When it comes to wondering what to do with a loved ones ashes, for those interested in less traditional ways of honoring a loved one’s memory, think-outside-the-cremation-urn options abound:

  • Having ashes blown into glass, such as a vase, paperweight or distinctive glass cremation keepsakes, offers a beautiful alternative to a somber urn.
  • Scattering ashes at the edge of space allows both children and adults to feel their loved one always watching over them.
  • Incorporating ash into a diamond gemstone provides a very personal piece of jewelry as a daily reminder of your loved one.
  • Mixing ash with paint for a portrait of the deceased can yield immense comfort.

Cremation offers the benefit of time. There is usually no urgency to decide what to do with the ashes. This allows families time to make plans and to grieve in whatever way suits them. Cremation is an option that offers that space. Keeping ashes in the home can be a comforting and meaningful way to still feel connected to a loved one for many people. The key point to remember is that you decide what feels right for you; there is no right or wrong way to grieve.

Maggie Shopen Thompson, MFA, is a freelance writer and writing workshop facilitator in Montpelier, Vermont. She is a contributing author/artist in Healing Art & Writing – using creativity to meet illness, curated and edited by Patricia Fontaine, published in August 2016.


My husband of 6 months…yes, 6 short months, unexpectedly passed away 3 weeks ago while sitting at his desk at work. I am totally devastated. His wishes were to be cremated. I picked up his ashes and went home and placed them with the “shrine” I made with our picture, his work backpack, wallet and all of the love notes he had written to me. The next evening, I was leaving to go to my daughter’s house for dinner. I walk onto the porch and turn to lock the door, and the porch light started strobing. It was magnificent! I stood and watched the scatter of blinking and took a video. I told him that I love him and always will. It became brighter and faster. I welcome the interaction. His display of love was once again in Ben fashion. Bring on the “Ben winks”!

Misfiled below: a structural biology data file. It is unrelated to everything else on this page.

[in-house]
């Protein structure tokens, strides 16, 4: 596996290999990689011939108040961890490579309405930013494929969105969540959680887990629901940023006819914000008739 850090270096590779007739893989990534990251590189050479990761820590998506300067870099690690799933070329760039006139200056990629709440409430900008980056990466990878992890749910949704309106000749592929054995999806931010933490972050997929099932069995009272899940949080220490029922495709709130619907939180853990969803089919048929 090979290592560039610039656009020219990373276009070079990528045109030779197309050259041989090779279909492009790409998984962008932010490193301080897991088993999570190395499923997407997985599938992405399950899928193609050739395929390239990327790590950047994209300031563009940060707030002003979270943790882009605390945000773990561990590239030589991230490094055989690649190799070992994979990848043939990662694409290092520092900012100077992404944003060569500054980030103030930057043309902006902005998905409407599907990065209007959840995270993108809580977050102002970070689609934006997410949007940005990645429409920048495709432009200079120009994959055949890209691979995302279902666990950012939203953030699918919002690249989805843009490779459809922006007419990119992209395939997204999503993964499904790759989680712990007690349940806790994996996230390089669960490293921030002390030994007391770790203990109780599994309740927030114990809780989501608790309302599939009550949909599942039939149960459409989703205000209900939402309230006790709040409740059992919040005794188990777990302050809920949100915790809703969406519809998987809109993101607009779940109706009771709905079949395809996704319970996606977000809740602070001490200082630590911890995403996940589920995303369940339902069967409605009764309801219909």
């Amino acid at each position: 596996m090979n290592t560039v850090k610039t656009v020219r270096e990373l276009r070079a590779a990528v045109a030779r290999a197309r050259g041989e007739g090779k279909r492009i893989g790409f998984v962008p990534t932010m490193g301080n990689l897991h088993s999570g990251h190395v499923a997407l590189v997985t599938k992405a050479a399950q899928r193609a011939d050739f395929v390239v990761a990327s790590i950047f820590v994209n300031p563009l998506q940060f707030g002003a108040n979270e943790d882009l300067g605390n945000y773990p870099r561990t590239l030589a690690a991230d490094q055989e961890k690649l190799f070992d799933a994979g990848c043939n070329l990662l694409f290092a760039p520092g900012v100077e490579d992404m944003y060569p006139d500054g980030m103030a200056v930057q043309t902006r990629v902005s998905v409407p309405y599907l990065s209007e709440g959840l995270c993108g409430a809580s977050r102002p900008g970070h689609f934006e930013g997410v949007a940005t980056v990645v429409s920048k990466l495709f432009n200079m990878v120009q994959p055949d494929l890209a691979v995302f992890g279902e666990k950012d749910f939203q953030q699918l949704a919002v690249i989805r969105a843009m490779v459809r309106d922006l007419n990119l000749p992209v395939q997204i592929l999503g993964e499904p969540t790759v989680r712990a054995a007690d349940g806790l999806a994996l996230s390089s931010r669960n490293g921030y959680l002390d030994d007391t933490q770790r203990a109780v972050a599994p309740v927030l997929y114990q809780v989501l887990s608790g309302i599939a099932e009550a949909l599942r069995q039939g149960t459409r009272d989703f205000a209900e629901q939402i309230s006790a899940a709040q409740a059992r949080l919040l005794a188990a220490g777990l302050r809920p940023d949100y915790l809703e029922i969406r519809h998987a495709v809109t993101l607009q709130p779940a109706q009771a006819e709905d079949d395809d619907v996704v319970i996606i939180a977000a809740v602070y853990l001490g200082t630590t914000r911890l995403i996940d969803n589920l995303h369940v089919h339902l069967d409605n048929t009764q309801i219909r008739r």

We had 5 children 3 boys and 2 girls. The middle boy died 3 years ago .. he was 28 yrs old . We kept his ashes in the living room. One day my wife was sitting in the exact spot in our guest room where our son passed . She told me our son was talking to her from a night light answering yes and no questions , I thought she was loosing it. After a couple of days I thought I will check this light .. the receptacle

was fine .. the bulb was screwed in tight .. I checked the switch all was normal . As I sat there in the exact spot we had found him .. I asked are you here son … Immediately the light came on .. I got goosebumps … This cannot be real I thought. .. so I said son if it is you turn the light off and it did right away …. I was shaking and sobbing uncontrollably .. I went to the living room to where my better half was watching tv .. as soon as she saw me … She said … See I told you so !! Feel a lot of comfort now in that guest room.

My autistic son died recently and very suddenly of lymphoma.
We have his ashes back home with us and it does comfort me.
He died in September 2021 and the tears just haven’t stopped.
He was only 40years old and feel like we borrowed him for a short while .
I try and watch for any sign of him in the evenings and pray for him to be kept safe and loved.